Review: SEVENTH SON, Generic And Self-Serious Fantasy Fare

A bad spell seems to have been cast on Seventh Son. Sergei Bodrov's first American feature - to whom we owe the impressive 2007's Mongol - saw its release indefinitely delayed. Originally slated to hit US theaters on February 2013,... More »
  

Review: LOCAL GOD, Surreal Horror Of The Creative Process

In his first feature film The Silent House, director Gustavo Hernández told a familiar haunted house story in a unfamiliar way, by shooting it in a single take. For his second feature, Local God, he again approaches a familiar... More »
  

Review: Rajkumar Hirani's PK Ticks All The Right Bollywood Boxes

It's been five years since Bollywood blockbuster specialist Rajkumar Hirani destroyed box office records and made international waves with 3 Idiots. That film, with the help of an endearing lead performance from 40 something Aamir Khan as a college student,... More »
By J Hurtado   
  

Review: NATURAL DISASTERS (Desastres Naturales), A Funny Political Film About Students And Teachers

It's not usual to find a director under the age of 25 who actually promises not only a style but also an attitude towards the filmmaking space that he inhabits. That is the case of Chilean director Bernardo Quesney, who with... More »
  

Review: MR. TURNER, A Film That Loses Its Focus

Mike Leigh's latest offering lustfully tackles the life, work and loves of Joseph Mallord William Turner, the legendary 19th Century British artist whose landscape paintings are revered around the world. Mr. Turner is a carefully constructed film, part performance piece... More »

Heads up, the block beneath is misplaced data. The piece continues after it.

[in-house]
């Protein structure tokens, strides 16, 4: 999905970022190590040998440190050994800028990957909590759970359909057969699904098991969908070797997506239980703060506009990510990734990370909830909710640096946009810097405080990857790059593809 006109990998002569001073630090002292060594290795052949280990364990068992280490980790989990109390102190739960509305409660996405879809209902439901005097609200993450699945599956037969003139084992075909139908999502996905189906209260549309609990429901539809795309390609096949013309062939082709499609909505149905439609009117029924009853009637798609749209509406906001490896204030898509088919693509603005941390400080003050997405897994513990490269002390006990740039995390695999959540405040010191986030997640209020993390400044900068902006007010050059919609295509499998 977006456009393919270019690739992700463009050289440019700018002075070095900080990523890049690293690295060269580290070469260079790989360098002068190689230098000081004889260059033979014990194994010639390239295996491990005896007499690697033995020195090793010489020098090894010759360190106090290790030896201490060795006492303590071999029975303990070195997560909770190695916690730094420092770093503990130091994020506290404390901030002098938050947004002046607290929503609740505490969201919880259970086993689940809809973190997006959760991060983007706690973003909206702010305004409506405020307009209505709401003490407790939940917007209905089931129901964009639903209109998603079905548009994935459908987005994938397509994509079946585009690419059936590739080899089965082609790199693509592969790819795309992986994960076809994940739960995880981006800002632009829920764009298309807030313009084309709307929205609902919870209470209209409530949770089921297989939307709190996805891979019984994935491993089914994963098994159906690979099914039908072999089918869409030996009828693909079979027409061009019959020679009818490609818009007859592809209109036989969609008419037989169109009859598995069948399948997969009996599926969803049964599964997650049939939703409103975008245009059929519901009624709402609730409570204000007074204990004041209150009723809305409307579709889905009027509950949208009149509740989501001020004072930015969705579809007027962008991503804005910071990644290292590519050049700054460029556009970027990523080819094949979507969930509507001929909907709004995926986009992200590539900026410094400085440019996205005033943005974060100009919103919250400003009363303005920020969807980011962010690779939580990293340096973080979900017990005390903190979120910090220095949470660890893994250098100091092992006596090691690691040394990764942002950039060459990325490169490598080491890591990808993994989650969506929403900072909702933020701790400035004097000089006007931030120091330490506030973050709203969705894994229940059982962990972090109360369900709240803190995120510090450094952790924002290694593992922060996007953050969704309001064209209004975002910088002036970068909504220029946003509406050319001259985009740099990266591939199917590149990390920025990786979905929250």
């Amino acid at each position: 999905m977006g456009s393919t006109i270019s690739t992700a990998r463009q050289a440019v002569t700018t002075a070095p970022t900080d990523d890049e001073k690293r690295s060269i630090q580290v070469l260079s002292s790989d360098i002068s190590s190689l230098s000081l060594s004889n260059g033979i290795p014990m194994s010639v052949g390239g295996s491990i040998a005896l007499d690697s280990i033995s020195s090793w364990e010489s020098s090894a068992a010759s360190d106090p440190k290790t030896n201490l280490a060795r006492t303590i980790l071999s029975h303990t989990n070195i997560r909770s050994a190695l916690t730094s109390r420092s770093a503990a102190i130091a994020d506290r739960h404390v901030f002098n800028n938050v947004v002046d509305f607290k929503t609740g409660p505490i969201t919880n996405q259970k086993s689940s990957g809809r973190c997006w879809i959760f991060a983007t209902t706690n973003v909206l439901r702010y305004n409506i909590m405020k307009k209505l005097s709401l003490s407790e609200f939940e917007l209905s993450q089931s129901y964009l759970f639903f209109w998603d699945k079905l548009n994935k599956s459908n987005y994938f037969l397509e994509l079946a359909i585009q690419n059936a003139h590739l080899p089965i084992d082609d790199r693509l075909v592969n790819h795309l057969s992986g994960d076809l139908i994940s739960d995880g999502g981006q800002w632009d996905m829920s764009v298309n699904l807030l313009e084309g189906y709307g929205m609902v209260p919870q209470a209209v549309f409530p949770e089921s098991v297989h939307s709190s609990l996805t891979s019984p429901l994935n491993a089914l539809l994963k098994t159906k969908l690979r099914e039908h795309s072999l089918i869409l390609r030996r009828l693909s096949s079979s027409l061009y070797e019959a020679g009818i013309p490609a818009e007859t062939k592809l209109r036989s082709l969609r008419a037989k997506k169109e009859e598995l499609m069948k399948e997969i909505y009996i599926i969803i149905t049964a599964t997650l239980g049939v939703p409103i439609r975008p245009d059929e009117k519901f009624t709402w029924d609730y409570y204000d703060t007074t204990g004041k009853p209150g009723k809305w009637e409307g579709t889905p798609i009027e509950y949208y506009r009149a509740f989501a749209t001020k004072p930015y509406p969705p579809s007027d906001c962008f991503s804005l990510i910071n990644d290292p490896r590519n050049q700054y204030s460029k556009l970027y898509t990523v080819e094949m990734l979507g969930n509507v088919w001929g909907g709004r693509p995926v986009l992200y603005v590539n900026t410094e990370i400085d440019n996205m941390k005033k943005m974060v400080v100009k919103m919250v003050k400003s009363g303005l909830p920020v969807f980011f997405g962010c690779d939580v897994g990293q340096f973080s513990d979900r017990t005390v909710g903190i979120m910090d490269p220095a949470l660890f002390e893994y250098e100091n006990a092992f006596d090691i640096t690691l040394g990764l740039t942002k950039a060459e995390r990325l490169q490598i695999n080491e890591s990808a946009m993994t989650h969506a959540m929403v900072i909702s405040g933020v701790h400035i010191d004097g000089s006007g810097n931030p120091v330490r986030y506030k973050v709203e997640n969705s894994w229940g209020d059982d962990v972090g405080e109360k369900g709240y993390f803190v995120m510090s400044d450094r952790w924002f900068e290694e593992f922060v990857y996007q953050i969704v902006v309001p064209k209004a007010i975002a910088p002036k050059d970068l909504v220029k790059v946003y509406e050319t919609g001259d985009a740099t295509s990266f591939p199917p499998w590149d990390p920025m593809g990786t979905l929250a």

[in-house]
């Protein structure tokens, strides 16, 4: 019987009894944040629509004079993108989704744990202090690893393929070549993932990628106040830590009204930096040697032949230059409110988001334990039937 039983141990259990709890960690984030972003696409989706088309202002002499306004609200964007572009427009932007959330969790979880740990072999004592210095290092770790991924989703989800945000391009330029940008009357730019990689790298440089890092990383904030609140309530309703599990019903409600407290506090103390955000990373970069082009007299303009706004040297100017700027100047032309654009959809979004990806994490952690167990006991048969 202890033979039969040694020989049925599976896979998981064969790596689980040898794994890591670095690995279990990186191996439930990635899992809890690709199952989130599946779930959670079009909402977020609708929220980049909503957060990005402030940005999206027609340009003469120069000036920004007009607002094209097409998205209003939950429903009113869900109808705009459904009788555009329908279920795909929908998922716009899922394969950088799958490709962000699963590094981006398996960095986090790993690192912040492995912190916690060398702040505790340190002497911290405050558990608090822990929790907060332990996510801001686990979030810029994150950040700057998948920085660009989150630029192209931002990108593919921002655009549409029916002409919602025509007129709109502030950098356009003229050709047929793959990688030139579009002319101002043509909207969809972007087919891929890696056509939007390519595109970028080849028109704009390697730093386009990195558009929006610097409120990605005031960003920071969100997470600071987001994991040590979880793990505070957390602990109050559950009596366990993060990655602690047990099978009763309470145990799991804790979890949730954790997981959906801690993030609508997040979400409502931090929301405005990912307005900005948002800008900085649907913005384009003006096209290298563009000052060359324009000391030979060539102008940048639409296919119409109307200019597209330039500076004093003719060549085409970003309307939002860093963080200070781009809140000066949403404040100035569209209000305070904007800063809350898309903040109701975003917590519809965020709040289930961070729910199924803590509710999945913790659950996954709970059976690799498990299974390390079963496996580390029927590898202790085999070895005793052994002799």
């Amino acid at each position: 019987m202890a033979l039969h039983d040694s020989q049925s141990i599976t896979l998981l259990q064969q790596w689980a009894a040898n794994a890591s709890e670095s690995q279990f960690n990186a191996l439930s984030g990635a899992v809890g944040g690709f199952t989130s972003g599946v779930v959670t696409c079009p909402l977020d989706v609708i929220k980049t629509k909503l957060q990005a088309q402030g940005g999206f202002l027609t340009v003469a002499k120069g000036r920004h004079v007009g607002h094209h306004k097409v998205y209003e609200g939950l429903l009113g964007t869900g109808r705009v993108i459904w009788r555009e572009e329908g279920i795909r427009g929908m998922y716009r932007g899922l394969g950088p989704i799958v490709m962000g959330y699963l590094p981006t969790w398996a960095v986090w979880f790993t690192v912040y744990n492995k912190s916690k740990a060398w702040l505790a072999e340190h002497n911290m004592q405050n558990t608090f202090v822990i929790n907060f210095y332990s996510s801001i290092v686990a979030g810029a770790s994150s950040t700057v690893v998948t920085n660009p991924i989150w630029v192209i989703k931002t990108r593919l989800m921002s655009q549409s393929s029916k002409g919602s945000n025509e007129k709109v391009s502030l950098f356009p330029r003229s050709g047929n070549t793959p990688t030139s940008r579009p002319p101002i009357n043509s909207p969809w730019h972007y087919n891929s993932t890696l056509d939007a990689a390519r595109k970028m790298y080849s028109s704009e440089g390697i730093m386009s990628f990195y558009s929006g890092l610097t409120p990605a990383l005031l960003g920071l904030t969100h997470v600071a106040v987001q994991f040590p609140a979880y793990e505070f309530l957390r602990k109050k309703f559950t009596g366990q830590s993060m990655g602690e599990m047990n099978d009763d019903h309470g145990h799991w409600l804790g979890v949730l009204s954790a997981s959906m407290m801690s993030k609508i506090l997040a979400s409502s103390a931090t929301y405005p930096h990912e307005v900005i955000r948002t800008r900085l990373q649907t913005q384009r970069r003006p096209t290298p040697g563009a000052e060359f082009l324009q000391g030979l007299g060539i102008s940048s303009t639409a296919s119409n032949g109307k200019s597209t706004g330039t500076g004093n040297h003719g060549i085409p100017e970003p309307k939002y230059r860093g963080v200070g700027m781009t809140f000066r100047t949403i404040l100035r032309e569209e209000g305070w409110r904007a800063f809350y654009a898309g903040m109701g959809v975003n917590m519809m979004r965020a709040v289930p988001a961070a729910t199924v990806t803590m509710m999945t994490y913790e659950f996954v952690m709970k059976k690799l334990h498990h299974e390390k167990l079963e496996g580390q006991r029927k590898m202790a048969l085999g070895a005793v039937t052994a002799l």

Book Review: BE SAND, NOT OIL - THE LIFE AND WORK OF AMOS VOGEL Or The Almost Lost Subversion In Cinema

When people attain a fascination with the medium of film they rarely choose a career in education. More often they become filmmakers, film critics (which is or at least should be some kind of education) and most often (like all... More »
  

Review: CHILDREN, A Lyrical Look At Patrimonial Relationships And Moral Crises

After Juraj Lehotský´s recent Miracle, Jaro Vojtek, another Slovak documentarian, has turned to fiction territory, debuting with the gently titled film Children. Vojtek is no stranger to the domestic audience. He rose to prominence with the documentary Here We Are... More »
  

Review: Superstar Rajini's LINGAA, For Super Fans Only

At this point in his career, Rajnikanth is more than simply a performer, he is an icon. The highest paid actor in South Asia, Rajini films draw fanatical crowds not only in Tamil Nadu, but around the world. So much... More »
By J Hurtado   
  

Blu-ray Review: KILL LA KILL Kicks Ass And Has A UK Boxset

(For those with a sailor-suit fetish and/or a certain sense of humor, Christmas sure has arrived early...) Confession time: when the first trailer and images of the anime series Kill La Kill appeared on the Internet last year, I thought... More »
By Ard Vijn   
  

Mórbido Mérida 2014 Review: JIRON, How A Movie By A Major Filmmaker Disappeared

Full disclosure: I was completely ignorant of Mexican filmmaker Carlos Enrique Taboada before watching this movie. Thus, Jirón (Shred), a new documentary by Christian Cueva, proved to be educational, fascinating, and compelling, not only because it explores the disappearance of... More »